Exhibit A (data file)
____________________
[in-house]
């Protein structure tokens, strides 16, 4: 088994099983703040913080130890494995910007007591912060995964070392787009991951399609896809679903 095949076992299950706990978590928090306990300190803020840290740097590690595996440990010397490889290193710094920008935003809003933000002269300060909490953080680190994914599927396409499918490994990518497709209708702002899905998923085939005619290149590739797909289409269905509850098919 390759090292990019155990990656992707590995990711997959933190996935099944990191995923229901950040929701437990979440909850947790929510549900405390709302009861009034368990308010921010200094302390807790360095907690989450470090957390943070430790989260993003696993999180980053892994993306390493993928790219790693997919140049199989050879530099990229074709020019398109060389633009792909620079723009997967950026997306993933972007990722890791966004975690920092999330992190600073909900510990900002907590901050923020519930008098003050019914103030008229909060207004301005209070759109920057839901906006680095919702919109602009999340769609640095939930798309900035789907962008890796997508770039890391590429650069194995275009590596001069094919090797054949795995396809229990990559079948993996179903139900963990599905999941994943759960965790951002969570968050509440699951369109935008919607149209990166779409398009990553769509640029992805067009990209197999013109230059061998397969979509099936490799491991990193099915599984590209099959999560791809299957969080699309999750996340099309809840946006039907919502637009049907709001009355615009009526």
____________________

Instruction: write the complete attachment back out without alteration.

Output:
[in-house]
């Protein structure tokens, strides 16, 4: 088994099983703040913080130890494995910007007591912060995964070392787009991951399609896809679903 095949076992299950706990978590928090306990300190803020840290740097590690595996440990010397490889290193710094920008935003809003933000002269300060909490953080680190994914599927396409499918490994990518497709209708702002899905998923085939005619290149590739797909289409269905509850098919 390759090292990019155990990656992707590995990711997959933190996935099944990191995923229901950040929701437990979440909850947790929510549900405390709302009861009034368990308010921010200094302390807790360095907690989450470090957390943070430790989260993003696993999180980053892994993306390493993928790219790693997919140049199989050879530099990229074709020019398109060389633009792909620079723009997967950026997306993933972007990722890791966004975690920092999330992190600073909900510990900002907590901050923020519930008098003050019914103030008229909060207004301005209070759109920057839901906006680095919702919109602009999340769609640095939930798309900035789907962008890796997508770039890391590429650069194995275009590596001069094919090797054949795995396809229990990559079948993996179903139900963990599905999941994943759960965790951002969570968050509440699951369109935008919607149209990166779409398009990553769509640029992805067009990209197999013109230059061998397969979509099936490799491991990193099915599984590209099959999560791809299957969080699309999750996340099309809840946006039907919502637009049907709001009355615009009526």